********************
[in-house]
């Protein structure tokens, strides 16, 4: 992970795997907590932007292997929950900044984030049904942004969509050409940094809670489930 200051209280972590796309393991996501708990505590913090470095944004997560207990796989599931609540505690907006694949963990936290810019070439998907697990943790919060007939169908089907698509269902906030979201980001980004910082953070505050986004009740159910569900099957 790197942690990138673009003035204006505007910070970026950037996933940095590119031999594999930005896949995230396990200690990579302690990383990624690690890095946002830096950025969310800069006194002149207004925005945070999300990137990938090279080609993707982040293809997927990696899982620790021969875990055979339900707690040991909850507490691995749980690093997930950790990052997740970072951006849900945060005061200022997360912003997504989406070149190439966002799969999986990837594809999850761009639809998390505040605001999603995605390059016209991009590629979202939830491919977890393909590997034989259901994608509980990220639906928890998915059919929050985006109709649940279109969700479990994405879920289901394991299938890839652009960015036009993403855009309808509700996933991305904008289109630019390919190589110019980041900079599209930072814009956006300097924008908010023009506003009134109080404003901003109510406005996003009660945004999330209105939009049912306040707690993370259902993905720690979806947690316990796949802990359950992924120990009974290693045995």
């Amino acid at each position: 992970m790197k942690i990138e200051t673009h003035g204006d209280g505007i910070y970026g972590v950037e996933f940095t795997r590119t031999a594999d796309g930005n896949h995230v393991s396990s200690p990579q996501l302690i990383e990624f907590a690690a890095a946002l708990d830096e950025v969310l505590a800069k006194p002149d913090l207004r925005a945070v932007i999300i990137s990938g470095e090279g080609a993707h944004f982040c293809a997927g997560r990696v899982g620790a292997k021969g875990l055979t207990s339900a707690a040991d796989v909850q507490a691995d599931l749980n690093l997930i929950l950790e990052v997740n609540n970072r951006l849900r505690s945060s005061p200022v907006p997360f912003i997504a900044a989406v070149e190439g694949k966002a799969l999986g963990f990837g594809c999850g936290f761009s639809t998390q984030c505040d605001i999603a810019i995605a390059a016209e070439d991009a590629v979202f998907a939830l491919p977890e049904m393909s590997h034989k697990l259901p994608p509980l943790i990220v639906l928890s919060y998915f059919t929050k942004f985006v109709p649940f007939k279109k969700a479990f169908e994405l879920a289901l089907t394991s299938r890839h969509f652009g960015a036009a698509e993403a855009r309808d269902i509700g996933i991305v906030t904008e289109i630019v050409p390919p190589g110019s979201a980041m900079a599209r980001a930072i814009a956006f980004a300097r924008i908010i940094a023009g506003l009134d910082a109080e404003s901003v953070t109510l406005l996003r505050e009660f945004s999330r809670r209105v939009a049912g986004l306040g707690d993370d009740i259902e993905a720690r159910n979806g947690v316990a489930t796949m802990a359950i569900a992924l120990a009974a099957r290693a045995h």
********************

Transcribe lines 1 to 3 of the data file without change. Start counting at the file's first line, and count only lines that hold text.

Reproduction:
[in-house]
């Protein structure tokens, strides 16, 4: 992970795997907590932007292997929950900044984030049904942004969509050409940094809670489930 200051209280972590796309393991996501708990505590913090470095944004997560207990796989599931609540505690907006694949963990936290810019070439998907697990943790919060007939169908089907698509269902906030979201980001980004910082953070505050986004009740159910569900099957 790197942690990138673009003035204006505007910070970026950037996933940095590119031999594999930005896949995230396990200690990579302690990383990624690690890095946002830096950025969310800069006194002149207004925005945070999300990137990938090279080609993707982040293809997927990696899982620790021969875990055979339900707690040991909850507490691995749980690093997930950790990052997740970072951006849900945060005061200022997360912003997504989406070149190439966002799969999986990837594809999850761009639809998390505040605001999603995605390059016209991009590629979202939830491919977890393909590997034989259901994608509980990220639906928890998915059919929050985006109709649940279109969700479990994405879920289901394991299938890839652009960015036009993403855009309808509700996933991305904008289109630019390919190589110019980041900079599209930072814009956006300097924008908010023009506003009134109080404003901003109510406005996003009660945004999330209105939009049912306040707690993370259902993905720690979806947690316990796949802990359950992924120990009974290693045995």
């Amino acid at each position: 992970m790197k942690i990138e200051t673009h003035g204006d209280g505007i910070y970026g972590v950037e996933f940095t795997r590119t031999a594999d796309g930005n896949h995230v393991s396990s200690p990579q996501l302690i990383e990624f907590a690690a890095a946002l708990d830096e950025v969310l505590a800069k006194p002149d913090l207004r925005a945070v932007i999300i990137s990938g470095e090279g080609a993707h944004f982040c293809a997927g997560r990696v899982g620790a292997k021969g875990l055979t207990s339900a707690a040991d796989v909850q507490a691995d599931l749980n690093l997930i929950l950790e990052v997740n609540n970072r951006l849900r505690s945060s005061p200022v907006p997360f912003i997504a900044a989406v070149e190439g694949k966002a799969l999986g963990f990837g594809c999850g936290f761009s639809t998390q984030c505040d605001i999603a810019i995605a390059a016209e070439d991009a590629v979202f998907a939830l491919p977890e049904m393909s590997h034989k697990l259901p994608p509980l943790i990220v639906l928890s919060y998915f059919t929050k942004f985006v109709p649940f007939k279109k969700a479990f169908e994405l879920a289901l089907t394991s299938r890839h969509f652009g960015a036009a698509e993403a855009r309808d269902i509700g996933i991305v906030t904008e289109i630019v050409p390919p190589g110019s979201a980041m900079a599209r980001a930072i814009a956006f980004a300097r924008i908010i940094a023009g506003l009134d910082a109080e404003s901003v953070t109510l406005l996003r505050e009660f945004s999330r809670r209105v939009a049912g986004l306040g707690d993370d009740i259902e993905a720690r159910n979806g947690v316990a489930t796949m802990a359950i569900a992924l120990a009974a099957r290693a045995h």